The impact of patient and partner personality traits on learning success for a cognitive rehabilitation intervention for patients with MCI

Renata Khayoun, Katrina L. Devick, Melanie J. Chandler, Anne L. Shandera-Ochsner, Liselotte De Wit, Andrea Cuc, Glenn E. Smith, Dona E.C. Locke

Research output: Contribution to journalArticlepeer-review

Abstract

The Memory Support System (MSS) is the memory compensation tool used in the HABIT Healthy Action to Benefit Independence and Thinking® Program. People diagnosed with mild cognitive impairment (pwMCI; n = 153) participated in this cognitive rehabilitative programme with a partner. We first aimed to determine if prior research on the positive impact of higher baseline cognitive status on successful MSS learning would be replicated in a new sample. We further evaluated the impact of the pwMCI’s and partner’s personality traits, as measured by the Ten Item Personality Inventory, on successful learning. Better global cognitive status was again shown to increase the odds for MSS learning success. In terms of personality, the highest odds of learning success occurred when the pwMCI was high in Openness to Experience (OR = 5.43), followed by high partner Openness (OR = 2.53) or high Openness in both the pwMCI and partner (OR = 2.31). In sum, when the pwMCI possessed both better cognitive status and openness to new experience they were better able to master a cognitive rehabilitation tool for MCI.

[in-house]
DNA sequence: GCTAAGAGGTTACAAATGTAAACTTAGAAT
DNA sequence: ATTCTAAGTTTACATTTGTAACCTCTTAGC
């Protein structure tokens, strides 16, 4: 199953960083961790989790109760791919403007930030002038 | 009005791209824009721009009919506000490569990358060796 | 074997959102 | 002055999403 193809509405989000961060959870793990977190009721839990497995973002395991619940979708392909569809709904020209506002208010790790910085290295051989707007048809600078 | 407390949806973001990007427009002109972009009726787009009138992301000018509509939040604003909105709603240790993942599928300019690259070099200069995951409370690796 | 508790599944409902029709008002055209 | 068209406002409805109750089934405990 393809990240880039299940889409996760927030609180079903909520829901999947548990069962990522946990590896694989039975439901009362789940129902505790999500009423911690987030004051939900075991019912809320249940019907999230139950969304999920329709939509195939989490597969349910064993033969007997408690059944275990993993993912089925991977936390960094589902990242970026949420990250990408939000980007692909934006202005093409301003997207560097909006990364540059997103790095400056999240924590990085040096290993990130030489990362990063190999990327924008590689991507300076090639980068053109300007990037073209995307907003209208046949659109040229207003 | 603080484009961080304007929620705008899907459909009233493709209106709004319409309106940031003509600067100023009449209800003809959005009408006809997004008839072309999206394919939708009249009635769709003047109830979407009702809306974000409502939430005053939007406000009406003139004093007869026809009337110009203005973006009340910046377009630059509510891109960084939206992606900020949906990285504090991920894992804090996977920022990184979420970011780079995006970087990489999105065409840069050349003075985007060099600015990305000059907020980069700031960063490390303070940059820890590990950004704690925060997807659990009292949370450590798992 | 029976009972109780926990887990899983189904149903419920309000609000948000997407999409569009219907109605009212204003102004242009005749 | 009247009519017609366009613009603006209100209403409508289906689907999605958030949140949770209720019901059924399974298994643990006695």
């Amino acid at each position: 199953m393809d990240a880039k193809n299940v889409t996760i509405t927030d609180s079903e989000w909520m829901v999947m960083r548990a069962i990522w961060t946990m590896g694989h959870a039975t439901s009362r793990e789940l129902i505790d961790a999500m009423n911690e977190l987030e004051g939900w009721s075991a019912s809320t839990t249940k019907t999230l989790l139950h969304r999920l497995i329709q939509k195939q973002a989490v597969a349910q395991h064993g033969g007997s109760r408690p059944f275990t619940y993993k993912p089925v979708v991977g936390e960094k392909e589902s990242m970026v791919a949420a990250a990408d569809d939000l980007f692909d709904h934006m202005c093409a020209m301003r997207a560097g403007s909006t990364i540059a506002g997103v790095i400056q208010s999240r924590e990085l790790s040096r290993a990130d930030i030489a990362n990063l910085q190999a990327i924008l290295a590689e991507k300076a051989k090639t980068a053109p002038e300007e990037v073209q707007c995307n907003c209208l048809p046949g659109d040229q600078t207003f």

Original languageEnglish (US)
JournalNeuropsychological Rehabilitation
DOIs
StateAccepted/In press - 2021

Keywords

  • Mild cognitive impairment
  • adherence
  • behavioural interventions
  • memory compensation training
  • personality

ASJC Scopus subject areas

  • Neuropsychology and Physiological Psychology
  • Rehabilitation
  • Arts and Humanities (miscellaneous)
  • Applied Psychology

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